If you are interested in having a dairy animal, bear in mind that they need excellent nutrition and eat a lot of expensive food and occasionally have veterinary needs, so don’t even think in terms of producing economical food. Think in terms of having a lovely pet, with benefits. Do remember that periodic male offspring are almost inevitable and you have to have a plan for what to do with them, so if you are vegetarian yourself this may be a real issue for you. Female offspring can often be given to good homes, but can very seldom be sold at a profit.  Also, I trust it goes without saying that when in milk they have to be milked out every day, not just when you feel like making cheese, and have to be milked when you travel, which is not a job that the average pet sitter will take on. Be aware that excellent fences are required to keep goats out of your own shrubbery and trees or your neighbor’s, and in my area an 8 foot fence they can be secured behind at night is needed for protection from coyotes. All of this costs money.  If any of this discourages you, there is an abundance of excellent cheese including the superb Mount Vikos halloumi available at any upscale food store or co-op.

One of the reasons that I wanted a dairy animal in my suburban yard is that I like to make cheese, and currently it’s pretty hard to make cheese from most commercial milk. This is because milk is being pasteurized at increasingly high temperatures to extend its shelf life, and the milks in your local dairy case that don’t say “UHT” were probably still pasteurized at near-UHT temperatures. This affects the proteins, and such milk will not form a proper curd when rennetted. Therefore, unless you have access to fresh-from-the-animal milk, success is by no means certain with any cheese recipe except ricotta. Since it’s illegal or very difficult in most areas to sell raw milk, a dairy animal is your ticket to cheesemaking. If you don’t have a dairy animal or access to milk that wasn’t processed at high temperatures, I am very sorry to say that I do not recommend cheesemaking because it is going to be too disappointing. Personally, I find it absolutely weird to think that most commercial milk is so denatured that you can’t make cheese out of it. But these are the facts.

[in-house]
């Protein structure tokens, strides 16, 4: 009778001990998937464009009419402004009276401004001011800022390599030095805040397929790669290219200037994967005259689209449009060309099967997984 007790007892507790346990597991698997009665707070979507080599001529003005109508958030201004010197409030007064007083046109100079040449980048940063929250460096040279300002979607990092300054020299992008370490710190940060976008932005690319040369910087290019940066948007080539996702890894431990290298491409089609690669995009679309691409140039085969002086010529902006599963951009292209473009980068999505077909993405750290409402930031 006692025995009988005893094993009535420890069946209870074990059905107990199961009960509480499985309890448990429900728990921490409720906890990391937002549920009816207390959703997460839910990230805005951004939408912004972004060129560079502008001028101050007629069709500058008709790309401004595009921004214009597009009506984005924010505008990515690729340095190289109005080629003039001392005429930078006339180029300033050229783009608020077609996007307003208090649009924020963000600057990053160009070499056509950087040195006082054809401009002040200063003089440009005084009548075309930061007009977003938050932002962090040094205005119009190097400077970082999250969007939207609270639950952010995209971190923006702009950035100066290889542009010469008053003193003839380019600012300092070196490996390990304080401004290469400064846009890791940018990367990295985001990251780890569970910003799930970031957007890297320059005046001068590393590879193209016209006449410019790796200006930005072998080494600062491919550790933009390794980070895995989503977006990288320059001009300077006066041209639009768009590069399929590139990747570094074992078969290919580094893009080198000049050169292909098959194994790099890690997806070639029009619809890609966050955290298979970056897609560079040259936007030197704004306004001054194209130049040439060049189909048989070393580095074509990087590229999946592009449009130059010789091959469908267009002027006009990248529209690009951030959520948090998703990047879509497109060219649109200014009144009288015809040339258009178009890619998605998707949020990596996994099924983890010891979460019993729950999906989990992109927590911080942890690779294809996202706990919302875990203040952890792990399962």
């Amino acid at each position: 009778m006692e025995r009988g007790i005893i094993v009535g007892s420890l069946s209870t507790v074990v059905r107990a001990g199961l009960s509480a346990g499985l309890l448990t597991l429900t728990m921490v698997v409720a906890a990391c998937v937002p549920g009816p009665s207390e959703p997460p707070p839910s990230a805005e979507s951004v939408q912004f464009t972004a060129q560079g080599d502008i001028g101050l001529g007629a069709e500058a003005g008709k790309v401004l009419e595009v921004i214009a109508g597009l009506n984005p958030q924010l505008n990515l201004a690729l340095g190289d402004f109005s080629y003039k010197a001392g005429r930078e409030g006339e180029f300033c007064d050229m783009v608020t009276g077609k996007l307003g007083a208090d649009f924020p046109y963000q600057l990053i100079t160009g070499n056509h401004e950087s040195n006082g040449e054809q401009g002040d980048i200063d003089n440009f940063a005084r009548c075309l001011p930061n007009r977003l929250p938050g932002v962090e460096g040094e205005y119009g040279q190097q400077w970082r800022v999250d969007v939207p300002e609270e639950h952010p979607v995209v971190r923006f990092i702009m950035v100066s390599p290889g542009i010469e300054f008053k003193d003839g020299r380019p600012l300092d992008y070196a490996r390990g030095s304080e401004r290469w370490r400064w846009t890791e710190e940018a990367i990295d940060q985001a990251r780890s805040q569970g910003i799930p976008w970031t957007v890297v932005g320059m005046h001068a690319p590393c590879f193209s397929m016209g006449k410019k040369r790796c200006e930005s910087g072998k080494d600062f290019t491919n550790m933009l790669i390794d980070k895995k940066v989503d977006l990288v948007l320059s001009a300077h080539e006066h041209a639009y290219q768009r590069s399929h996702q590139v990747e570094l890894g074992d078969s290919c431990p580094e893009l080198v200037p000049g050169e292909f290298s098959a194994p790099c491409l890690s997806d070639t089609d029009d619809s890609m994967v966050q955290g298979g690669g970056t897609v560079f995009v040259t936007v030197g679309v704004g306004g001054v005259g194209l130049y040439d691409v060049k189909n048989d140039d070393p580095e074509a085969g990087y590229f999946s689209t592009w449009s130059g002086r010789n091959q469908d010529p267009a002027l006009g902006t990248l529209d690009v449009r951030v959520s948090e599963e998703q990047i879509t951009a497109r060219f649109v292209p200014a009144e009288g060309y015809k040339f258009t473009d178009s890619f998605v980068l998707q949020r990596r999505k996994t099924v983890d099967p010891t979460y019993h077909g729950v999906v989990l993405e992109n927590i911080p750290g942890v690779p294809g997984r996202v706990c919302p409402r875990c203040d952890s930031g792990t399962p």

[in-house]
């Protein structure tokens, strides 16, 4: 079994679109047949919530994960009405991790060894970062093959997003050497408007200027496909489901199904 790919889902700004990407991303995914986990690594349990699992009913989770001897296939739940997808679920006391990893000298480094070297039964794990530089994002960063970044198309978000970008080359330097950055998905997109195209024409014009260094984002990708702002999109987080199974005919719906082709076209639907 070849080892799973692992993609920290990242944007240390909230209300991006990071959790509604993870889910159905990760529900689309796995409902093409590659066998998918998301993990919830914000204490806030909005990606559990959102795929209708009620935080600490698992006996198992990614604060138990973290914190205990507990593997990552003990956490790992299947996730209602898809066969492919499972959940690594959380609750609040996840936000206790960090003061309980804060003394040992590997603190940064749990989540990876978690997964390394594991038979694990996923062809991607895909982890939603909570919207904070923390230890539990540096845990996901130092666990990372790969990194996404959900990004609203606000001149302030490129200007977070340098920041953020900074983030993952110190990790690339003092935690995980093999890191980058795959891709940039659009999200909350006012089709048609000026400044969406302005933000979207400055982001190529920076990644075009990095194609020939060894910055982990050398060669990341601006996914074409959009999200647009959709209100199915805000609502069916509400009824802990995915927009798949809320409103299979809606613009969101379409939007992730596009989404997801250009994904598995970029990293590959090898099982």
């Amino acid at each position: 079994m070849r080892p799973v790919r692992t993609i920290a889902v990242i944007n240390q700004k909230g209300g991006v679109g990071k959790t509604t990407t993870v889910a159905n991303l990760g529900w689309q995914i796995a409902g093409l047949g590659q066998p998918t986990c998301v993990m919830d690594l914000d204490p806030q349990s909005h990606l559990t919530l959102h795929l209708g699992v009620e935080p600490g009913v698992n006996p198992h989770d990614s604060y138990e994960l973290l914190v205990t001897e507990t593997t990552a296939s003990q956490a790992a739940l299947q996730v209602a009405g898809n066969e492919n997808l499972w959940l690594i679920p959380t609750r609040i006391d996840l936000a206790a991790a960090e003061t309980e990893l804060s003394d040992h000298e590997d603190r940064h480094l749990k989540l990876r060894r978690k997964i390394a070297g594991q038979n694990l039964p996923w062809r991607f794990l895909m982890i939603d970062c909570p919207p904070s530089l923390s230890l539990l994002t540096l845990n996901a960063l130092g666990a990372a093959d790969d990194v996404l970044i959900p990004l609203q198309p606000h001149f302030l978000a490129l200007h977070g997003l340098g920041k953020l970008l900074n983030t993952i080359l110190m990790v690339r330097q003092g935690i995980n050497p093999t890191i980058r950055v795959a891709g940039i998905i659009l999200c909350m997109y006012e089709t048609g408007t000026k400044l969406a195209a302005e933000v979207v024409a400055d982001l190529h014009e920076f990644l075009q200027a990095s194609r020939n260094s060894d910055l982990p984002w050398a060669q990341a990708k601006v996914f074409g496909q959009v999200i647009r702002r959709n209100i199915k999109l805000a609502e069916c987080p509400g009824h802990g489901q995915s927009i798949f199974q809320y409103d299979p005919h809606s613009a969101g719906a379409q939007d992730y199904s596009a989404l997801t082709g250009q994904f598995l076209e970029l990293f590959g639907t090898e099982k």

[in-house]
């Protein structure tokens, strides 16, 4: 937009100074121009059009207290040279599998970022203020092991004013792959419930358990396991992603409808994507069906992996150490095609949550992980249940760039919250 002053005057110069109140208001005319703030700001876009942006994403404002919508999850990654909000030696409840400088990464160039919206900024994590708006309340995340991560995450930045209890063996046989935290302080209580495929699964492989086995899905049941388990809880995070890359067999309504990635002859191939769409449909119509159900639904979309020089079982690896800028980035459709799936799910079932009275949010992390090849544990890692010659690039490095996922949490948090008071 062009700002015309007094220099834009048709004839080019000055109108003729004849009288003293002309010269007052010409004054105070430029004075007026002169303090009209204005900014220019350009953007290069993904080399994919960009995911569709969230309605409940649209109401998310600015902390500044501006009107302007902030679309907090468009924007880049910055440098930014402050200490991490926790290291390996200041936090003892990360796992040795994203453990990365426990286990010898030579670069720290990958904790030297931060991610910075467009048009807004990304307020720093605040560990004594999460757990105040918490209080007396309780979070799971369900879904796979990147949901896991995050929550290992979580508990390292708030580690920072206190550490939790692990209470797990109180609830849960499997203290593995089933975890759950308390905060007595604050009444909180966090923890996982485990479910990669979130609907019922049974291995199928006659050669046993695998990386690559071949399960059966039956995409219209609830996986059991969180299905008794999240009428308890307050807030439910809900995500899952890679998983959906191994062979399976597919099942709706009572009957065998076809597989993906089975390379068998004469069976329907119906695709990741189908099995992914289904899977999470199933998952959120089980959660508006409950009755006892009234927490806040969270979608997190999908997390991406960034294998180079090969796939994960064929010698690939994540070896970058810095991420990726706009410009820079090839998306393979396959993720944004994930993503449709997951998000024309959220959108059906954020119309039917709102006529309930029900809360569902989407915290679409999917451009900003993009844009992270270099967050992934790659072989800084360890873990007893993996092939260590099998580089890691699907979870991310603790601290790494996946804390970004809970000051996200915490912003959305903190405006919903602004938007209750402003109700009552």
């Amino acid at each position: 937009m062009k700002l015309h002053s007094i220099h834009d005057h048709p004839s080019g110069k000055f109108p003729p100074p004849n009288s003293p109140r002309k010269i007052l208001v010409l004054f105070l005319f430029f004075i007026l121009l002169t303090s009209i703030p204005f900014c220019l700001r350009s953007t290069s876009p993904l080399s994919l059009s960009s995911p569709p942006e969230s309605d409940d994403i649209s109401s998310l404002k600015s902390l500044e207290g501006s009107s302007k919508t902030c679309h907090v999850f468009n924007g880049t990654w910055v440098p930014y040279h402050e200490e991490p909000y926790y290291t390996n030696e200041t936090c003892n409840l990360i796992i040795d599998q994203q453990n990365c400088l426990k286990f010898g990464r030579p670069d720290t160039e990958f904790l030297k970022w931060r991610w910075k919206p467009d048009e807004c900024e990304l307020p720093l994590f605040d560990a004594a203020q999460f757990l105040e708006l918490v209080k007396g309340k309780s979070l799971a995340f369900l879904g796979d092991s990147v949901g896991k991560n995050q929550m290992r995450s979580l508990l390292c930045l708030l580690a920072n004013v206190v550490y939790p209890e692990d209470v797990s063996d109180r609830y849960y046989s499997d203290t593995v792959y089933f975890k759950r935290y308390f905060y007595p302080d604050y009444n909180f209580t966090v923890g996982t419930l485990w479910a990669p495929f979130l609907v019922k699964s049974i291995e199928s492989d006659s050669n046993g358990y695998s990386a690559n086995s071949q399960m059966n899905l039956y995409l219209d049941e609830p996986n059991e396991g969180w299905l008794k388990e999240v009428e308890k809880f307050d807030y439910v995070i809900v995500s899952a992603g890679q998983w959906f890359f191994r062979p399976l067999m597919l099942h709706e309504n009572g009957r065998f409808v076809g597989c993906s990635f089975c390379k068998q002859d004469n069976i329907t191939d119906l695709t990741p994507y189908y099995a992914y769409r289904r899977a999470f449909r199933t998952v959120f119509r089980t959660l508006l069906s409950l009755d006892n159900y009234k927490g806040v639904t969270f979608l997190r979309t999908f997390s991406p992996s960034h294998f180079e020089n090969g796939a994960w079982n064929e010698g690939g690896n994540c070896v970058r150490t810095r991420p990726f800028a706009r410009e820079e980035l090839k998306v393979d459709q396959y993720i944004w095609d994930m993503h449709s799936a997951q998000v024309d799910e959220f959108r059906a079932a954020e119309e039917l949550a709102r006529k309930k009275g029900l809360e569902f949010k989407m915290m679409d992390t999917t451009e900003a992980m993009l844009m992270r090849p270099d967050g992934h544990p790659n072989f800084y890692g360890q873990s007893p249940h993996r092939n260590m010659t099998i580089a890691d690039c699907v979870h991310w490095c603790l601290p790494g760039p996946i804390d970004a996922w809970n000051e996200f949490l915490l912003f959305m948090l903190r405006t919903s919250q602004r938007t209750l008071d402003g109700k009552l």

If you have access to  clean milk that was not pasteurized at high heat, go immediately to Ricki Carroll’s wonderful cheesemaking site and go to town. She has all the supplies and cultures as well as reams of recipes and advice.
My own choice has been to stick to fresh cheeses and halloumi, because they are quick and easy to make, can be frozen for later use, and do not require any special attentions as they age because they don’t age. I’m especially fond of halloumi because it can be grilled to such a wonderful crusty brown, and I do love a good Maillard reaction.
Rather than give my own haphazard procedure for making halloumi, which might not be perfect but fits into my kitchen routine and produces a good product, I am going to have you start off on the right foot by linking to Ricki’s recipe.  I will only add that I don’t use any herbs in finishing the cheese, because it is more versatile if it isn’t already carrying an herb flavor.  Any herbs that you want can easily be added at the cooking or serving stage, as the green onions pan-grilled with the halloumi in the top picture.  Also, a salted but unseasoned halloumi is an excellent stand-in for paneer if you feel suddenly moved to go Indian rather than Mediterranean.  And a wild greens saag paneer with your own greens fed cheese is as delicious a dinner as I know of,  and likely to contribute to your health and longevity as well as your immediate gratification.

A quarter cup of ricotta  is a byproduct of making halloumi,  and makes a nice Cook’s Treat to reward yourself for your enterprise.

Here,  fresh goat cheese serves as the bulk of a dinner, a strongly seasoned ground meat with sweet spices in the Arabic style is part of the flavoring, and an elaborate herb pesto is the other part.

Continue reading